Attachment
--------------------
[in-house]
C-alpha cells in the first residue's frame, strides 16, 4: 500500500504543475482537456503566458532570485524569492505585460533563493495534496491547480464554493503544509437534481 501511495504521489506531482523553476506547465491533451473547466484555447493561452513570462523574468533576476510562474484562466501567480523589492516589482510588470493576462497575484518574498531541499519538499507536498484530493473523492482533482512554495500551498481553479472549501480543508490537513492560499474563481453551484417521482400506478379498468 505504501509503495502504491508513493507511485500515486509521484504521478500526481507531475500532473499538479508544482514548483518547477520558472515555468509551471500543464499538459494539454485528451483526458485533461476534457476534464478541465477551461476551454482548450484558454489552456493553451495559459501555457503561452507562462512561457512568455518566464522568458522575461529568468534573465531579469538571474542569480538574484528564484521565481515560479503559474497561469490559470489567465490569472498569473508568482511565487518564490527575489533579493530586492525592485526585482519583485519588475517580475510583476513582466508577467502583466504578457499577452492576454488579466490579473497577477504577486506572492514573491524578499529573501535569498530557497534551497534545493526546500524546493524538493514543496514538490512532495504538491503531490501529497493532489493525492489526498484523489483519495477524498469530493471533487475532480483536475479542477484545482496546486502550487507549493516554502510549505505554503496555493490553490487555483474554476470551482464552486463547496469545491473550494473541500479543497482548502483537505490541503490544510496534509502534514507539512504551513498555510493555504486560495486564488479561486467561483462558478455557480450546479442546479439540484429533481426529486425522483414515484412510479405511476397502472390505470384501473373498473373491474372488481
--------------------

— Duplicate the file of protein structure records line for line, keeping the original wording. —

[in-house]
C-alpha cells in the first residue's frame, strides 16, 4: 500500500504543475482537456503566458532570485524569492505585460533563493495534496491547480464554493503544509437534481 501511495504521489506531482523553476506547465491533451473547466484555447493561452513570462523574468533576476510562474484562466501567480523589492516589482510588470493576462497575484518574498531541499519538499507536498484530493473523492482533482512554495500551498481553479472549501480543508490537513492560499474563481453551484417521482400506478379498468 505504501509503495502504491508513493507511485500515486509521484504521478500526481507531475500532473499538479508544482514548483518547477520558472515555468509551471500543464499538459494539454485528451483526458485533461476534457476534464478541465477551461476551454482548450484558454489552456493553451495559459501555457503561452507562462512561457512568455518566464522568458522575461529568468534573465531579469538571474542569480538574484528564484521565481515560479503559474497561469490559470489567465490569472498569473508568482511565487518564490527575489533579493530586492525592485526585482519583485519588475517580475510583476513582466508577467502583466504578457499577452492576454488579466490579473497577477504577486506572492514573491524578499529573501535569498530557497534551497534545493526546500524546493524538493514543496514538490512532495504538491503531490501529497493532489493525492489526498484523489483519495477524498469530493471533487475532480483536475479542477484545482496546486502550487507549493516554502510549505505554503496555493490553490487555483474554476470551482464552486463547496469545491473550494473541500479543497482548502483537505490541503490544510496534509502534514507539512504551513498555510493555504486560495486564488479561486467561483462558478455557480450546479442546479439540484429533481426529486425522483414515484412510479405511476397502472390505470384501473373498473373491474372488481